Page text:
UVA administrator awarded $3M in Rolling Stone case

Jurors awarded a University of Virginia administrator $3 million Monday for her portrayal in a now-discredited Rolling Stone magazine article about the school’s handling of a brutal gang rape a fraternity house. The 10-member jury’s decision came after they concluded Friday that the magazine, its publisher and reporter Sabrina Rubin Erdely were responsible for defamation, with actual malice, of former associate dean of students Nicole Eramo in the 2014 story…

Fair use prevails as Supreme Court rejects Google Books copyright case

Fair use is a concept baked into US copyright law, and it’s a defense to copyright infringement if certain elements are met. The US Copyright Office says the defense is decided on a case-by-case basis. “The distinction between what is fair use and what is infringement in a particular case will not always be clear or easily defined. There is no specific number of words, lines, or notes that may…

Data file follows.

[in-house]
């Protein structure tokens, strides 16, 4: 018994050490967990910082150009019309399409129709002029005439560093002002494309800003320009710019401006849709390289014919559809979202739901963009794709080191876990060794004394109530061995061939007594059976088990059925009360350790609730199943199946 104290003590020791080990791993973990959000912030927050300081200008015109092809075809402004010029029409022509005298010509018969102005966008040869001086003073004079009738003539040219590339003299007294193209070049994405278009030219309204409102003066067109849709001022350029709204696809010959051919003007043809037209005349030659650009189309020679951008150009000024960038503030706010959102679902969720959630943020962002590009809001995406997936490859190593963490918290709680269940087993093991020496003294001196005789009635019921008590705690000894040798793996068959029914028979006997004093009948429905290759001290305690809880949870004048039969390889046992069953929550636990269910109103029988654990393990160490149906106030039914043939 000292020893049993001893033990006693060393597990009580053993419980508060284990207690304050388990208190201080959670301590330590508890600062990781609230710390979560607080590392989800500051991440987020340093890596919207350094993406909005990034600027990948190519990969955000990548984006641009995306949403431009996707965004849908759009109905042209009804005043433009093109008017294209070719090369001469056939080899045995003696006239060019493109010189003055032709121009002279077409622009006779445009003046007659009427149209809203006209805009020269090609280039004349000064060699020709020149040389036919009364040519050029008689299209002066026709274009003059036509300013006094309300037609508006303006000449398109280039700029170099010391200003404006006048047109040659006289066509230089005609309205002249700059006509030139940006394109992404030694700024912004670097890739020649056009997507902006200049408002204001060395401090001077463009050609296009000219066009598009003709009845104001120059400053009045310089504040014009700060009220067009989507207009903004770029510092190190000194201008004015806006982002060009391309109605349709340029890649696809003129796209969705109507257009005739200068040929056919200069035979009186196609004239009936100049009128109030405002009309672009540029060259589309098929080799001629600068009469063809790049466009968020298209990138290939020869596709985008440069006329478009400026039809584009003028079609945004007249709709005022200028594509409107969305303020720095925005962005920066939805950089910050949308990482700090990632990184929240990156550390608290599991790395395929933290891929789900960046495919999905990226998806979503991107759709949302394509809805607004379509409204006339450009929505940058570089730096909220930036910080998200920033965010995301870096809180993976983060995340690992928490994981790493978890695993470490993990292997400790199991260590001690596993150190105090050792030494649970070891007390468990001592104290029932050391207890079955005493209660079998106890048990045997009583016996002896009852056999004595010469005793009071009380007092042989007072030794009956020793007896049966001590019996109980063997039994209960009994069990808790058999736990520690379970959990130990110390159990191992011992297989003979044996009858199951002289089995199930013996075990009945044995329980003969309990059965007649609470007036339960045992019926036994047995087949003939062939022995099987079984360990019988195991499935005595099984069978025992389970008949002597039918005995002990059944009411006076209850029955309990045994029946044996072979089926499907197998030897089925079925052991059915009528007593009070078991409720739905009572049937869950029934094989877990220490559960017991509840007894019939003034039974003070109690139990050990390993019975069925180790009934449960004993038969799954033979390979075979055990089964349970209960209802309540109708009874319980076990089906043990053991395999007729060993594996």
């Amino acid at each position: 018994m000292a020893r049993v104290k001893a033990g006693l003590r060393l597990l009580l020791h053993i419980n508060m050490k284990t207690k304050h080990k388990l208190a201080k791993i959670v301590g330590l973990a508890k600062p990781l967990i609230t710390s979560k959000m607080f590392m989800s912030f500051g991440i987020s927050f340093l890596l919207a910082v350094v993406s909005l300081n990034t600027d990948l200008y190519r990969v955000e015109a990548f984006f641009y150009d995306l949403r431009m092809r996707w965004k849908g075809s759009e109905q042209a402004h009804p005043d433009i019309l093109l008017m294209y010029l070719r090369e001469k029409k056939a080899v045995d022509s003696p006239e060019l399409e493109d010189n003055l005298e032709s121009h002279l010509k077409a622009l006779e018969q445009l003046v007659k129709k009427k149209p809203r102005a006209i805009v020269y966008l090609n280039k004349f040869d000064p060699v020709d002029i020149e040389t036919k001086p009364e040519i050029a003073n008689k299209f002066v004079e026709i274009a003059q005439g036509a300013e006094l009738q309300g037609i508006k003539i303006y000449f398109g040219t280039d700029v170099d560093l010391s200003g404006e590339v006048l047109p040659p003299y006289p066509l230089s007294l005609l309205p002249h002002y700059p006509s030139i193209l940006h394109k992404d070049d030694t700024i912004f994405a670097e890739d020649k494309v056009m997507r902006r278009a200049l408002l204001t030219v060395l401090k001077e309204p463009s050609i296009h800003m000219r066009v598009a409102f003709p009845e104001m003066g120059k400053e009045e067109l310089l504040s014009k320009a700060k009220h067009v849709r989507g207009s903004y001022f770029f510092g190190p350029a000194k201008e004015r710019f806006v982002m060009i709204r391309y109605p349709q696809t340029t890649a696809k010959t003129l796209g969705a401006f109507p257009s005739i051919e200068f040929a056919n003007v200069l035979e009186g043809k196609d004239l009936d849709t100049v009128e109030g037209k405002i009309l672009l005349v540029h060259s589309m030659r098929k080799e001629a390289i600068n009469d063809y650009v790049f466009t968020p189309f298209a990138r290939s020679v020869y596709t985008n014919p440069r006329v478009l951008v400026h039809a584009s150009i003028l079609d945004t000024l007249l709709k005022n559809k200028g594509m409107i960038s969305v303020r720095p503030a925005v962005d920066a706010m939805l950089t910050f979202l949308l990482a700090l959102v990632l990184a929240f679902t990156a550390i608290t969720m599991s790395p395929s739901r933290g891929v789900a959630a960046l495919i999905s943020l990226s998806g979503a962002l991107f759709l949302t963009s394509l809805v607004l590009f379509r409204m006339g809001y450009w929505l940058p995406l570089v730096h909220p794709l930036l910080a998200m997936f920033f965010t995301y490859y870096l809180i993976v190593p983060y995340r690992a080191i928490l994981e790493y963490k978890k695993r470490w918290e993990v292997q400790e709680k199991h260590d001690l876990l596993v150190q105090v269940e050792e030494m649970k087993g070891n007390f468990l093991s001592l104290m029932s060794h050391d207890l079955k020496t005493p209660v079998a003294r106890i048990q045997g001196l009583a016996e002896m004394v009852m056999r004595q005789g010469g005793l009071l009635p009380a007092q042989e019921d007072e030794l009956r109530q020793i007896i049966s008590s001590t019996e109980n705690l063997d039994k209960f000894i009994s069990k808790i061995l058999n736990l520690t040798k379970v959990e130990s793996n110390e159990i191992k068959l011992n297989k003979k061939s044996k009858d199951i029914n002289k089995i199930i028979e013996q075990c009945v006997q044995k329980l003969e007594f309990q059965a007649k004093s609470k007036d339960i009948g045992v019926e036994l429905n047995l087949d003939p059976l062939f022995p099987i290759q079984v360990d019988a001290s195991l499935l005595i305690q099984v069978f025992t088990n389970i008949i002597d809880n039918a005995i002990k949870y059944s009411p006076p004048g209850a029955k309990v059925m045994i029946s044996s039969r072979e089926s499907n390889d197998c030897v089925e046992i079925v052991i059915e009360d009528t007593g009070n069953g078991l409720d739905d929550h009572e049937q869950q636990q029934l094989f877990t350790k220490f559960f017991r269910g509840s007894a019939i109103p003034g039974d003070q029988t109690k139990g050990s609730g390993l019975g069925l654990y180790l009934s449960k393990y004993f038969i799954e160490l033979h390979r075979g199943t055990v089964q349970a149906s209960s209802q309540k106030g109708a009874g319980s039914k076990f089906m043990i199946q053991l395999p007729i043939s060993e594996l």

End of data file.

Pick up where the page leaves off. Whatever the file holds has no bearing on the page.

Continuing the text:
What’s a Snollygoster? Even lexicographers are wrong sometimes

This is an amusing little story about how politics affects the English language. An obscure word that politicians and pundit like to use to refer to their opponents has faded in and out of use. The “wrong” move was removing the word from the dictionary recently, after which it made a comeback. (I’d still never heard of it.) As the dialectal furor faded, so too did snollygoster—so much so that…